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Independent voices from the The Washington Times Communities
Topic - Joel Wit
North Korea has stopped construction work at a site meant to launch bigger and better long-range rockets, a possible sign that Pyongyang is slowing or even halting development of larger rockets, according to a new analysis of recent satellite imagery.
North Korea's nuclear test last month wasn't just a show of defiance and national pride; it also serves as advertising. The target audience, analysts say, is anyone in the world looking to buy nuclear material.
North Korea’s belligerent rhetoric — which has included a threat to conduct a third nuclear test and launch more long-range rockets — and its description of the United States as a “sworn enemy” should compel the Obama administration to rethink its policy toward the secretive, Stalinist nation, analysts say.
New satellite images of a North Korean rocket launch site show a mobile radar trailer and rows of what appears to be empty fuel and oxidizer tanks, evidence of ramped-up preparation for what Washington calls a cover for a long-range missile test.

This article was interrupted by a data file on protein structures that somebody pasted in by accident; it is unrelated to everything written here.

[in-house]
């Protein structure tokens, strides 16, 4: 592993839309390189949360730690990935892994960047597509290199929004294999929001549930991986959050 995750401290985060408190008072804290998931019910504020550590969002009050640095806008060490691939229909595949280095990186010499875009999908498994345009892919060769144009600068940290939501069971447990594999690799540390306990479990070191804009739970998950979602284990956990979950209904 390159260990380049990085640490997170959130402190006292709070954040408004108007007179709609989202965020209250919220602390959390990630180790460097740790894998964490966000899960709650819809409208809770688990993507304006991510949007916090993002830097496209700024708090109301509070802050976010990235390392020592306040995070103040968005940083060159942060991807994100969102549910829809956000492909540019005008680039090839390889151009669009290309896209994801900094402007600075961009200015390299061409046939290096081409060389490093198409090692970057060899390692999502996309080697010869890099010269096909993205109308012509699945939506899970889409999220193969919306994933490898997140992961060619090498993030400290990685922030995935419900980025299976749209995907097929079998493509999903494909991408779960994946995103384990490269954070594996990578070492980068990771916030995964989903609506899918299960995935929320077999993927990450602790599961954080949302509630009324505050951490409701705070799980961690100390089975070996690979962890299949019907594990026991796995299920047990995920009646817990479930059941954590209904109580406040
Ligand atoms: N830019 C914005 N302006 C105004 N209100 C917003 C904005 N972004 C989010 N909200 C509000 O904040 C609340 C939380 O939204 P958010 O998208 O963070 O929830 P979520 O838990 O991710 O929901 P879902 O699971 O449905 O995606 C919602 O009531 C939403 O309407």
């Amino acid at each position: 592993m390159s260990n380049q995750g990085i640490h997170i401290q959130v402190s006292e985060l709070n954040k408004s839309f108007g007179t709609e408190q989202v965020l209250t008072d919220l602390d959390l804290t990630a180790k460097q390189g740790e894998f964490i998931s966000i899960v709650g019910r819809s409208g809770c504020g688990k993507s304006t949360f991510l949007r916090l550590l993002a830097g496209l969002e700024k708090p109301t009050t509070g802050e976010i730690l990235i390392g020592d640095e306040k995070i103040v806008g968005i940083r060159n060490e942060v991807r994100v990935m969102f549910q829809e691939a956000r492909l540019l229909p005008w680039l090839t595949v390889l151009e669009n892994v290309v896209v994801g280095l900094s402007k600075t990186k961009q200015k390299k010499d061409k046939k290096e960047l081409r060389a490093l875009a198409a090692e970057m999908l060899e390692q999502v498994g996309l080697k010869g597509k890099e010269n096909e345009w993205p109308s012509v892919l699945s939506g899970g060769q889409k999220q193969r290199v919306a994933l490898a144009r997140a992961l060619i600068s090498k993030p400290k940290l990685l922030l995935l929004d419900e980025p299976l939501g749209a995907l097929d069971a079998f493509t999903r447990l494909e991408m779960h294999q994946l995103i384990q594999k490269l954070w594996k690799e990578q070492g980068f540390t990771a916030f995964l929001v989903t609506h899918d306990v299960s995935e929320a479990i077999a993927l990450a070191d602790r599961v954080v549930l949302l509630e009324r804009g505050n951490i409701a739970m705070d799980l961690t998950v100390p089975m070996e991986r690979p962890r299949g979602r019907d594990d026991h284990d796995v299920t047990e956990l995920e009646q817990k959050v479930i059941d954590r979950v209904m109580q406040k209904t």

Japan's defense minister said Friday he had issued an order to shoot down a North Korean rocket if it threatens the nation's territory, a planned launch that has raised global alarm bells.
"Concerns that North Korea could conduct a fourth nuclear test are justified given continuing excavation at the site. Pyongyang is probably making sure it is prepared although when another detonation might happen remains entirely unclear," said Joel Wit, a former State Department official and editor of 38 North.
"Pyongyang clearly has plans to further develop its long-range rockets in the future," said Joel Wit, a former State Department official and editor of 38 North. "If it is indeed building a new flat launch pad, that would be a significant sign that the North is serious about testing and deploying new mobile missiles, possibly including an intercontinental ballistic missile spotted in recent military parades."